Abstract

The barometer has fallen and a brisk wind blows. Input and interaction is not what it used to be.

The gusts drift over the line in the sand that separates input from output. The academic division between input and output as topics of study was never a principled one to begin with. But this is perhaps clearer now than ever before: many people now primarily experience computing by direct-touch input on their displays. The shifting sands are rapidly unearthing a future where any surface on which we can display information will also serve as a surface that sees, hears, feels, and otherwise senses all of our interactions. As some would have it, the encroaching dunes have all but buried the mouse, keyboard and other indirect input devices as archeological curiosities, to be unearthed by a future generation of researchers, explorers, and scoundrels.

What is the prospector of innovative devices and interaction techniques to make of this new landscape? Is it a desert or is it an oasis? In our view it is a little bit of each. Everyone is now familiar with multi-touch as the defining example of direct interaction, but it is not the whole story. As our colleague Bill Buxton constantly likes to remind us, a key lesson to remember is the following: Everything, including touch, is best for something and worst for something else. The goal for this chapter is to help you understand why, how, and under what circumstances, by way of a survey of illustrative examples, devices, techniques, and conceptual tools. It will also help you understand why direct interaction is about much more than just multi-touch. Direct interaction not only includes many variations on touch itself, but also includes modalities such as pen input,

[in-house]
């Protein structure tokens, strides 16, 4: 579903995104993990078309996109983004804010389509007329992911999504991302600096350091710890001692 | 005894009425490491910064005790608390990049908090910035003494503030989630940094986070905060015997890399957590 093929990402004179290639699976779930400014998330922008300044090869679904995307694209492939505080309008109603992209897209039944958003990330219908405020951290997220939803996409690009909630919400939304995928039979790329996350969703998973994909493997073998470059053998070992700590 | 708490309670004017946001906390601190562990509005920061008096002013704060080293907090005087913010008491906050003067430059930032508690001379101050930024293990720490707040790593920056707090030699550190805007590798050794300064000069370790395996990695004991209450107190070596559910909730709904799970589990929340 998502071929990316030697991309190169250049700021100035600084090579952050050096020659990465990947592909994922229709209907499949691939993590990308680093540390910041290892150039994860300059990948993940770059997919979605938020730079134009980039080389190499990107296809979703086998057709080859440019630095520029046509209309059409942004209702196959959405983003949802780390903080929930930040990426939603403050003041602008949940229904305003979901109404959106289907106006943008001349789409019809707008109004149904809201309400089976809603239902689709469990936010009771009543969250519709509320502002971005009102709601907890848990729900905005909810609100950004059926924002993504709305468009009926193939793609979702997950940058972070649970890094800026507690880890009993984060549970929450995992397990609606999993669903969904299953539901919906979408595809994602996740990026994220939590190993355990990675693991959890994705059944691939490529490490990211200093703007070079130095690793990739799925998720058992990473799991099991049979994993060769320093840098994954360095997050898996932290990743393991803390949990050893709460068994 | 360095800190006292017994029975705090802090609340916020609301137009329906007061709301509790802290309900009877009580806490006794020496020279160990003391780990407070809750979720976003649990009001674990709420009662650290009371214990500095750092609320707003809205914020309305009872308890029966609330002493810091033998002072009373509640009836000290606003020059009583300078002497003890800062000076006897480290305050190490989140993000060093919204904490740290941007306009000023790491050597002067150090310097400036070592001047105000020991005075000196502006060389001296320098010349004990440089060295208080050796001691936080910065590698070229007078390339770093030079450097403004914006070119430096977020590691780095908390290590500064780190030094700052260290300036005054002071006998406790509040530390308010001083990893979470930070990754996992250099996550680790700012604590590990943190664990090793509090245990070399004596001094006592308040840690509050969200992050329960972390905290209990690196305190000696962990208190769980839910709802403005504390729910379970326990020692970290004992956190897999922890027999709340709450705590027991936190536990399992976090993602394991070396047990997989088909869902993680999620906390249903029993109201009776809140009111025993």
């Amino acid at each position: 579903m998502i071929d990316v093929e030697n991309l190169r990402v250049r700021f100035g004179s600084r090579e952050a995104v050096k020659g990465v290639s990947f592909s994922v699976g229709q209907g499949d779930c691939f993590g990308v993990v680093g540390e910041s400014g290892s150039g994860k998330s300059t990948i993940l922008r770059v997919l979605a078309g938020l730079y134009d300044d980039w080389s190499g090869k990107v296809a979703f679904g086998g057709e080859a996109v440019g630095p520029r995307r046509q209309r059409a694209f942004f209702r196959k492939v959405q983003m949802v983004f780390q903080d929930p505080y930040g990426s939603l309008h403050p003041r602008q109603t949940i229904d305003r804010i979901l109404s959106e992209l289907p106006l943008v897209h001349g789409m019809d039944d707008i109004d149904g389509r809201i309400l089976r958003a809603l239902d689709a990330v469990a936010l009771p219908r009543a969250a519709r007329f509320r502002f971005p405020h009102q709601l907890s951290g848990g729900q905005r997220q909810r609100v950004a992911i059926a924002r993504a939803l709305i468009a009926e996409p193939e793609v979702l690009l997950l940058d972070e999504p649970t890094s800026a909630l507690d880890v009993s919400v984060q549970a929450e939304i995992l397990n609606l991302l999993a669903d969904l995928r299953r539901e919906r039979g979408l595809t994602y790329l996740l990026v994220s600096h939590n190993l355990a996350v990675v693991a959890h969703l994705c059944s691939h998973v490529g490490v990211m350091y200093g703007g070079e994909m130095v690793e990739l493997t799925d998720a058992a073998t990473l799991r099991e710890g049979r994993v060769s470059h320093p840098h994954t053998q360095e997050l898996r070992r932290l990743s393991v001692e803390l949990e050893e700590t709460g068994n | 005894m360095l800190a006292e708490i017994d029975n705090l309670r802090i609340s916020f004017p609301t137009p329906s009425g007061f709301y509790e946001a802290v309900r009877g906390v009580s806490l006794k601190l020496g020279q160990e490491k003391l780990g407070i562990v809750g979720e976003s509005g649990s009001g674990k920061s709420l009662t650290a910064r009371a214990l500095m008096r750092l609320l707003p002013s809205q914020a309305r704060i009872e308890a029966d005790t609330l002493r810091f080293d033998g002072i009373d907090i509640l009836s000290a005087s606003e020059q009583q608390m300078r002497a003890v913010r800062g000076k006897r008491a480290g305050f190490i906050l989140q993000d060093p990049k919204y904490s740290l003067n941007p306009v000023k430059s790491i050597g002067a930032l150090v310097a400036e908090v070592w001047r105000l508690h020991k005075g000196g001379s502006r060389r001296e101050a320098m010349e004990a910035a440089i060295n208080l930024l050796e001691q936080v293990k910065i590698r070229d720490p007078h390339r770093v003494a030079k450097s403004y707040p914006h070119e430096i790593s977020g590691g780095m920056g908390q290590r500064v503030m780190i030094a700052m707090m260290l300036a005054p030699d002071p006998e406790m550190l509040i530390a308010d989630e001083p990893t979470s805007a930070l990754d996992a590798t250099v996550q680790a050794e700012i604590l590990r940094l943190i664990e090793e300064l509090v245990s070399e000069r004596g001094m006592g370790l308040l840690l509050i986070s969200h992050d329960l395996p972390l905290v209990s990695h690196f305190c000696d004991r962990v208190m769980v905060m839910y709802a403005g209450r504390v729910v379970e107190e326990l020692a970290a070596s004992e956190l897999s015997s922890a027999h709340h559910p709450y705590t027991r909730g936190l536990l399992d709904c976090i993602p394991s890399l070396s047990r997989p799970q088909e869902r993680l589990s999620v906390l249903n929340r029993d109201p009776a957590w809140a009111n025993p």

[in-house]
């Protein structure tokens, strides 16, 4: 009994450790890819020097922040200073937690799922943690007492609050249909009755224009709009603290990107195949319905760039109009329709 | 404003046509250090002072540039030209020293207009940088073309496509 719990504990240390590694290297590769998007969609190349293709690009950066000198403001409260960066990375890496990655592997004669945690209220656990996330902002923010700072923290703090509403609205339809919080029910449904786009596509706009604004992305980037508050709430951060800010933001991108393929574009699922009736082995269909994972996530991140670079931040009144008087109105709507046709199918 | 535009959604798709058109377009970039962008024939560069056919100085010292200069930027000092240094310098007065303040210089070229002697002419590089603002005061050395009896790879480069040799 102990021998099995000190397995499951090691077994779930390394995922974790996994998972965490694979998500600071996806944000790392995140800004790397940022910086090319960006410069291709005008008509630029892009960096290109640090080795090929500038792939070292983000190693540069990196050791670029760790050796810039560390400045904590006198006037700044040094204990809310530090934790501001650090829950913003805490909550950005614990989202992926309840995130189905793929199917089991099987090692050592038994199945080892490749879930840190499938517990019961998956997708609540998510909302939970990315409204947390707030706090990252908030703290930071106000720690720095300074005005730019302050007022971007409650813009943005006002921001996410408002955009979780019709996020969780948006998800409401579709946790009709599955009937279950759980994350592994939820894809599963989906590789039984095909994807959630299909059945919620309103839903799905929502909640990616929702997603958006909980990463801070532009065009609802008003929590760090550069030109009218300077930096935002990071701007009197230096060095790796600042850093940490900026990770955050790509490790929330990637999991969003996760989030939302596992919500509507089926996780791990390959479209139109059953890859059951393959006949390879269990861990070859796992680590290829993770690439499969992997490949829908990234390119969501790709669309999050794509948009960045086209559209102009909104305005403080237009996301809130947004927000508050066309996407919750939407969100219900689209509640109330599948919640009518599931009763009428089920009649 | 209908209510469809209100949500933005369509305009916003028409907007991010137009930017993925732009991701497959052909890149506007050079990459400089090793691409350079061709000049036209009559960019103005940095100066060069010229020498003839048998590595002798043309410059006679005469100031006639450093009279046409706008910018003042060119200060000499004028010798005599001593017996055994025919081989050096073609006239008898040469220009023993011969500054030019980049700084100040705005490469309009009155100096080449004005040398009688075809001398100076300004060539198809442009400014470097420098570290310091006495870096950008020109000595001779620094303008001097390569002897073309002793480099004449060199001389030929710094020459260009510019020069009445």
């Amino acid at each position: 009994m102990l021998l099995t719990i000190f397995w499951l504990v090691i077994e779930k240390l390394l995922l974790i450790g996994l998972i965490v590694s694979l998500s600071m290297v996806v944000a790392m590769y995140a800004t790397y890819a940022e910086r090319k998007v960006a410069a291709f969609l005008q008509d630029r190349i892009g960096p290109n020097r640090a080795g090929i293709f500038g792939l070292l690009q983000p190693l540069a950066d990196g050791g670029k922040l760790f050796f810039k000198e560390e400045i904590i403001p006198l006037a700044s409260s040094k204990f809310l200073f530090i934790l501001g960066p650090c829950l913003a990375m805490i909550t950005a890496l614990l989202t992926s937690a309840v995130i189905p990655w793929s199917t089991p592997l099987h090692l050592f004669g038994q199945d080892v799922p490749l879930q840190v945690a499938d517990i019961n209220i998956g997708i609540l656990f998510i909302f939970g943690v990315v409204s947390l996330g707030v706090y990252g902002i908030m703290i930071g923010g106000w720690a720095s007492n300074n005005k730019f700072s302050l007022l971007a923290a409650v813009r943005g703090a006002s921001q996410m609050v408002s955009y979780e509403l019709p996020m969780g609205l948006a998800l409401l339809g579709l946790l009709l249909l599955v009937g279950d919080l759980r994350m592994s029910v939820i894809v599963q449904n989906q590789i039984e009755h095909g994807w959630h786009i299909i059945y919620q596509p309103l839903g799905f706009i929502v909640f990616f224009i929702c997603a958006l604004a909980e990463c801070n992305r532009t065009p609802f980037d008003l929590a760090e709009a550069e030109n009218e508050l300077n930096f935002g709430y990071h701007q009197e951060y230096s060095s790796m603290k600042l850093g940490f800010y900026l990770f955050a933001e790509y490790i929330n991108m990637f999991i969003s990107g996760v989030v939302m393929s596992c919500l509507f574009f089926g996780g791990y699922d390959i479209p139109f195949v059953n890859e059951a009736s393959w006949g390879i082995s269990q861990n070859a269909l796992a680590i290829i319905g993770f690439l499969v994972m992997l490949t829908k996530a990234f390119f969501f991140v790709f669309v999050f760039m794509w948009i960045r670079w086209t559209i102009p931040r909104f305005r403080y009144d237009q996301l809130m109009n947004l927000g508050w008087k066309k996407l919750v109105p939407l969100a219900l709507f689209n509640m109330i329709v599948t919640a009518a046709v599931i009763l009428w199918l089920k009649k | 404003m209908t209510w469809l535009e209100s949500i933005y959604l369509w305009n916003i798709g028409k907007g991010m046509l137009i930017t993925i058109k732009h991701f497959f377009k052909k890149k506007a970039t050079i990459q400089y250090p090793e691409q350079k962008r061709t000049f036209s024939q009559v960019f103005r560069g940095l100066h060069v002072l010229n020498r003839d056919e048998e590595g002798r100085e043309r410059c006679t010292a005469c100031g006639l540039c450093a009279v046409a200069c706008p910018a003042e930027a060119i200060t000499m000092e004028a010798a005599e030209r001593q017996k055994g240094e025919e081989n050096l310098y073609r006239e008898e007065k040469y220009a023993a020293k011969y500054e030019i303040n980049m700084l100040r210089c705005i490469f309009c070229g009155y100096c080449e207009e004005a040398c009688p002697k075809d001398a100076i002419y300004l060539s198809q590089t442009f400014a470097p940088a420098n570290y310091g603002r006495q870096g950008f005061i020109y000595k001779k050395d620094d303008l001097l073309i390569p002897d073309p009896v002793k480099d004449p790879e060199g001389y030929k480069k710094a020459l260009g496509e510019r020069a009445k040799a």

Everything, including touch, is best for something and worst for something else.

The goal for this chapter is to help you understand why, how, and under what circumstances, by way of a survey of illustrative examples, devices, techniques, and conceptual tools. It will also help you understand why direct interaction is about much more than just multi-touch. Direct interaction not only includes many variations on touch itself, but also includes modalities such as pen input, motion and postural sensing, and proximal and spatial interactions in the physical space beyond the display. Each of these in turn exhibits its own idiosyncratic strengths and weaknesses.

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